Understanding Abstract Art

The term “abstract art” brings to mind patters of lines, colors, and forms splashed across a canvas with rules of the art form seemingly varying from artist to artist, and at times, from artwork to artwork. While this independence from the physical world is what defines the abstract genre from other forms of art, this same trait is what has made abstract art a target of negative criticism since the height of art forms focused on hyper-realism and perspective.

Abstract art however, has some of the oldest roots in the artistic scene. Basic patterns of lines on ancient pottery were used only to vaguely depict something in the physical world; zigzags of blue could represent water, and a simple stripe of black could be the night sky. The way in which the two may be arranged could be the ocean at night. This level of visual stimulus leaves more to the imagination of the individual than “traditional” art forms. This means that abstract styles are meant to project feelings and sensations rather than display objects.

This means that appreciation of abstract art requires a different take than admiring the hyper-realism of – for example – a painting of a bowl of fruit when compared to that which it was modeled after.

Take a real-life scenario: a man holds another at gunpoint. Here, the scenario is clear; there is a clearly stated model of firearm, and there is an absolute definition of intent when the former points the weapon at the latter. Such a scenario forces an imprint of itself onto the onlooker’s mind, stating that “this is reality.” That is the approach of perspective and realism toward art, and that is how fans of hyper-realism enjoy art.

Abstract art however, is more comparable to a real-life scenario where a person is standing, back turned to an alleyway, pitch black with some unidentifiable silhouette within; there is no clear danger. The silhouette could be a pile of trash, or, it could be a criminal with a knife. The person is no clearly defined either, and could be an innocent bystander about to fall in harm’s way; or he could be waiting for whatever is in the shadows. The onlooker doesn’t know. He/she sees the situation presented, but does not have access to pinpoint information, rather, is only given clues, and has imagination drive the scenario for him/her.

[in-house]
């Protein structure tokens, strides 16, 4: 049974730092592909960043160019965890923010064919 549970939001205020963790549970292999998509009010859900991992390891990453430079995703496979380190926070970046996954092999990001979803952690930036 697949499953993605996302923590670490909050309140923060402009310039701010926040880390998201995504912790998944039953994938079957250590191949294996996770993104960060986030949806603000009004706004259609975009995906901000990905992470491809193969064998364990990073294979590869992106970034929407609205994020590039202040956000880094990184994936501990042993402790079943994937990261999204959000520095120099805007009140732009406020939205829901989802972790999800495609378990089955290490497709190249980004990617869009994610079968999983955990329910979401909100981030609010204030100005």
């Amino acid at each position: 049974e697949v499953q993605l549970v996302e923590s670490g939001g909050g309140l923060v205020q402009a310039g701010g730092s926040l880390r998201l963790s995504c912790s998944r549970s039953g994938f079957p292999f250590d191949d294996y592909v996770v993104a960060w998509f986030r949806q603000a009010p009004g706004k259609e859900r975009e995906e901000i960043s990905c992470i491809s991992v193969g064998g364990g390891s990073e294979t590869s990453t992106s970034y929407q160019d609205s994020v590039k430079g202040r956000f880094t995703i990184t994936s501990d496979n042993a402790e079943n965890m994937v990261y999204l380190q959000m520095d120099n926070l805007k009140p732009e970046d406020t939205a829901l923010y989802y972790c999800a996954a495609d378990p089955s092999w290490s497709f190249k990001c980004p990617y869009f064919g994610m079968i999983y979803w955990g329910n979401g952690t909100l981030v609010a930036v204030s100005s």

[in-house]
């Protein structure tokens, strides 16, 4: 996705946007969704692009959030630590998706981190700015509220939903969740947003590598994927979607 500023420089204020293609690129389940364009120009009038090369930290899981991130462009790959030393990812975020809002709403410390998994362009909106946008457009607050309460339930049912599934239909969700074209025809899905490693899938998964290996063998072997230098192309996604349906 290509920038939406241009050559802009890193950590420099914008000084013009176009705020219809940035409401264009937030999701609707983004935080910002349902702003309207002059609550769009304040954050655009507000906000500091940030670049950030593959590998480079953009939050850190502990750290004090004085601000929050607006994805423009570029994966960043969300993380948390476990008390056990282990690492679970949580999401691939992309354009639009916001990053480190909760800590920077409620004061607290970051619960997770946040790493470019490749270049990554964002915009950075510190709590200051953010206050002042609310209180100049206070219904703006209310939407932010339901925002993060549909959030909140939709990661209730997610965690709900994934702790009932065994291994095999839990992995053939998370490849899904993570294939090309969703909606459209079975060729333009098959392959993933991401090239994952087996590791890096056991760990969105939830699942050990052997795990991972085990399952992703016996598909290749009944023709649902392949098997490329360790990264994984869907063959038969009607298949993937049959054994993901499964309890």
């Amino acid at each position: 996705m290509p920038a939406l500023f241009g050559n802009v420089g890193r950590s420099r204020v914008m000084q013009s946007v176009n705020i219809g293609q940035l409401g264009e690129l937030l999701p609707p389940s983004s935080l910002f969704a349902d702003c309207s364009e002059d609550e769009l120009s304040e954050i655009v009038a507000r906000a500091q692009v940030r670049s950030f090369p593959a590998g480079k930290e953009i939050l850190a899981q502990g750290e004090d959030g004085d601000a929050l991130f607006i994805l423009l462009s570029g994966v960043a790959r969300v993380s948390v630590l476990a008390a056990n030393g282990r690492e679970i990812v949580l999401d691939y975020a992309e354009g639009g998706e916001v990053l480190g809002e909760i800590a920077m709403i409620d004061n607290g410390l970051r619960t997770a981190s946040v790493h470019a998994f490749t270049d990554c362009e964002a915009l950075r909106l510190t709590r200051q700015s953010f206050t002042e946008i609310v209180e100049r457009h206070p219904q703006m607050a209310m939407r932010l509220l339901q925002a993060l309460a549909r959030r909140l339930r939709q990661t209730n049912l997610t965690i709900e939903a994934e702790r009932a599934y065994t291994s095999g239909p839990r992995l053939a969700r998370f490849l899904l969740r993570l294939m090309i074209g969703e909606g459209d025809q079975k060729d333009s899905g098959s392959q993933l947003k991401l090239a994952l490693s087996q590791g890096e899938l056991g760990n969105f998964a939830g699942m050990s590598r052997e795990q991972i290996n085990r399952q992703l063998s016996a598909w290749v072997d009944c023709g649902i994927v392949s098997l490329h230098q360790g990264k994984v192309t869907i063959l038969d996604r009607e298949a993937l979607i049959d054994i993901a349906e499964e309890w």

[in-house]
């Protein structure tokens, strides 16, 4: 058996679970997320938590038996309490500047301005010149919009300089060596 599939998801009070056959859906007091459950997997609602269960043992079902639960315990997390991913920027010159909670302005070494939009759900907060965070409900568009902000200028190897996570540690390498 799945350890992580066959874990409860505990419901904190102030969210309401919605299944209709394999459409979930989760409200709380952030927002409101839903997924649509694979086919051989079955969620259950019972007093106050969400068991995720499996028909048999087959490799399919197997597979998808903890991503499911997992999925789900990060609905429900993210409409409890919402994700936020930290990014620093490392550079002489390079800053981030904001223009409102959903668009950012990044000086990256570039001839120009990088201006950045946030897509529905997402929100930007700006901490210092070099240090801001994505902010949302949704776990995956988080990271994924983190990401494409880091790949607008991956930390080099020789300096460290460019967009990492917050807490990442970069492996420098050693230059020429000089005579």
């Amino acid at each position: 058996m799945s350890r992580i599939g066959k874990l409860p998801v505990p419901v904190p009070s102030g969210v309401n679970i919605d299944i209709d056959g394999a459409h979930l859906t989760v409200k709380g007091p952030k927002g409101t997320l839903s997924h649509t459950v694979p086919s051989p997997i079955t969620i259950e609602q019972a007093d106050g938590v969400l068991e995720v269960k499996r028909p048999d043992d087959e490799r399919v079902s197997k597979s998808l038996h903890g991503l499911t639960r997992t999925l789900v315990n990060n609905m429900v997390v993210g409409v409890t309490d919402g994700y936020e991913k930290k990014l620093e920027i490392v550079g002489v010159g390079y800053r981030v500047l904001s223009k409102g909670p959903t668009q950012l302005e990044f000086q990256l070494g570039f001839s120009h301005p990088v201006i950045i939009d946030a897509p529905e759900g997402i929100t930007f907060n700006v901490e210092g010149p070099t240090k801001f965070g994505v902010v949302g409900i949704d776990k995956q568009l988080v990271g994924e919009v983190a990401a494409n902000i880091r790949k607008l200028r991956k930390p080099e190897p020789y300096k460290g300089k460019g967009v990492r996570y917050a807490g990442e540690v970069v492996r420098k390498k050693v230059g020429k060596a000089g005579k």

This trait is the strength of abstract art, allowing it to depict things in the real world that otherwise cannot be represented. The painting Disks of Newton, Study for Fugue in Two Colors by Frantisek Kupka for example, is a painting of several disks of vibrant color meant to produce a sense of whirling and spinning movements. Such subjects are difficult to capture with realistic imagery, but are easy to capture with abstract painting. The same painting is also meant to express Kupka’s claim of “find(ing) something between sight and sound,” as presented by the words “Newton,” and “fugue” in the title.

In that sense, the quality needed for a person to appreciate the abstract genre and all the styles that fall within its bounds can almost be defined as empathy. Because abstract art projects sensations, one is not able to truly connect with the art form with closed emotions. Take Nocturne in Black and Gold: The Falling Rocket by James Abbot McNeill Whistler. The cityscape painting depicts a fireworks display in London; that is discernible enough alone. However, abstract techniques were utilized in its creation in order to project the feeling of actually experiencing the movement of the sparks of the rockets in the sky. Without empathizing with the emotions Whistler must have had when painting The Falling Rocket, the full impact of the painting is lost.

As with all works of art, the abstract form requires a certain level of depth of though to comprehend. If the perception is too shallow, the meaning is unclear. If it is too deep, the message of the form is overshadowed by personal opinion. The trick to appreciating abstract art therefore, is somewhere deeper than admiration of the art, and somewhere shallower than interpretation. Is it empathy? Yes and no. Empathy definitely pulls the observer to the moment the artist created the art, but does not provide form; because form is provided by understanding.

Without understanding, everything in the world is formless and meaningless, just like the random lines and colors children draw with crayon. With it however, the lines become motion, and the colors become time. The blend of empathy and understanding turn anything – even abstract art – into something far more real than many “realistic” art forms can be.